Biophysics Graduate Program
The Biophysics Graduate Program features two primary areas of research: magnetic resonance imaging (MRI) and molecular biophysics. Our program is designed to assist young scientists in developing the research skills they need to thrive in academic and clinical settings.
Magnetic Resonance Biophysics
In the magnetic resonance biophysics track, particular emphasis is placed on MRI and magnetic resonance spectroscopy (MRS). Functional MRI (fMRI) of the human brain (e.g., neuroscience, contrast mechanisms, technical development) is an active area of research.
The molecular biophysics track encompasses the investigation, detection, and use of free radicals and paramagnetic metal ions in biological systems. Free radicals are involved in many disease processes but are also an integral part of cellular communication. They can be used to label proteins and map out protein structure, providing information on protein dynamics and conformational changes that cannot be obtained from crystal structure data. In addition, free-radical labels can be used to probe the dynamics of biological membranes. Paramagnetic metal ions are central to most biological processes and electron transfer systems. A major technique used in the above studies is electron paramagnetic resonance (EPR). The Department of Biophysics houses one of the few national centers for EPR-related research (i.e., the National Biomedical EPR Center). Students with more of a physical background may specialize in EPR instrumentation. Additionally, the Department of Biophysics is home to the Free Radical Research Center.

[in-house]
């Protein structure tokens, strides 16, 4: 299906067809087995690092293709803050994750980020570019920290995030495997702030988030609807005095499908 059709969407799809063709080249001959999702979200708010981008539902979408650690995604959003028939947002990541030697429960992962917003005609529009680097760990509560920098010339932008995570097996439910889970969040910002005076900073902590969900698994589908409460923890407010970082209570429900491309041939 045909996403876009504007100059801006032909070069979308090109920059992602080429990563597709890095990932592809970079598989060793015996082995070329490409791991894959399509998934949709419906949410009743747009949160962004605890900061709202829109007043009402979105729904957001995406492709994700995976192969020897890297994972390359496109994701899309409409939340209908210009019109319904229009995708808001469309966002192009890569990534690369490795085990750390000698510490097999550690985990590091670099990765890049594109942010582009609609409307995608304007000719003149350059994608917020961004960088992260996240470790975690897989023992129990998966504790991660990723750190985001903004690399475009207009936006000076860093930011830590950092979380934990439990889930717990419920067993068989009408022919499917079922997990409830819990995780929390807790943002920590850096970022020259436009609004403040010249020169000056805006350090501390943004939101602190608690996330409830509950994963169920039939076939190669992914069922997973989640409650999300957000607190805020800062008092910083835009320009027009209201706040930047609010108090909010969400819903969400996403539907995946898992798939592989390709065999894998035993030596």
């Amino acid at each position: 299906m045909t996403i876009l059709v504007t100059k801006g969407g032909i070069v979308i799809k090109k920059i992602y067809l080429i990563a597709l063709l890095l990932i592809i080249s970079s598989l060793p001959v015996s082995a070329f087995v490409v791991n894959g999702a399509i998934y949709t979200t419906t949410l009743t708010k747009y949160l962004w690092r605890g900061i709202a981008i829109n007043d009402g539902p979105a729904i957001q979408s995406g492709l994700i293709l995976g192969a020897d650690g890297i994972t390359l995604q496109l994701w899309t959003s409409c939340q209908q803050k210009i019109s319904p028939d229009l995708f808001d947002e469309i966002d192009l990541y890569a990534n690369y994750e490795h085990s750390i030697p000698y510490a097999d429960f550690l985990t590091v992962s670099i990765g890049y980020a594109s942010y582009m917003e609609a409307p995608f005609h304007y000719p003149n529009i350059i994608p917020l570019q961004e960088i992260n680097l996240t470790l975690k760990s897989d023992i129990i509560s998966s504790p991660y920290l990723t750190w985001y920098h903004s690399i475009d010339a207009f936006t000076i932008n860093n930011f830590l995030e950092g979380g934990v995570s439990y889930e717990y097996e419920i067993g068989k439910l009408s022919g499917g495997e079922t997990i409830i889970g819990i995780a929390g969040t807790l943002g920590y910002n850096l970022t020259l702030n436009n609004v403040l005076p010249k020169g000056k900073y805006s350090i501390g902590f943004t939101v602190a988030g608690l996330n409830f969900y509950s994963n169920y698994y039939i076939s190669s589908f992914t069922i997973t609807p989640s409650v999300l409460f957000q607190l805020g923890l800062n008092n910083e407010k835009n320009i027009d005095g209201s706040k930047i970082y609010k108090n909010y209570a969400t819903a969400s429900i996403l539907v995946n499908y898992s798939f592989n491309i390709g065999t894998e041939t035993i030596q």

The Biophysics Graduate Program has approximately 15 to 20 graduate students at any given time. This smaller program allows for an informal atmosphere where students are able to work closely with faculty members in addition to other graduate students and postdoctoral fellows.
All graduate students admitted to the program work toward a PhD degree. All full-time PhD students receive full tuition remission, health insurance, and a stipend ($28,141 in 2014-2015). Provided that the student remains in good academic standing and makes continual progress, the stipend will be paid for at least five years. Graduate students have no teaching requirements.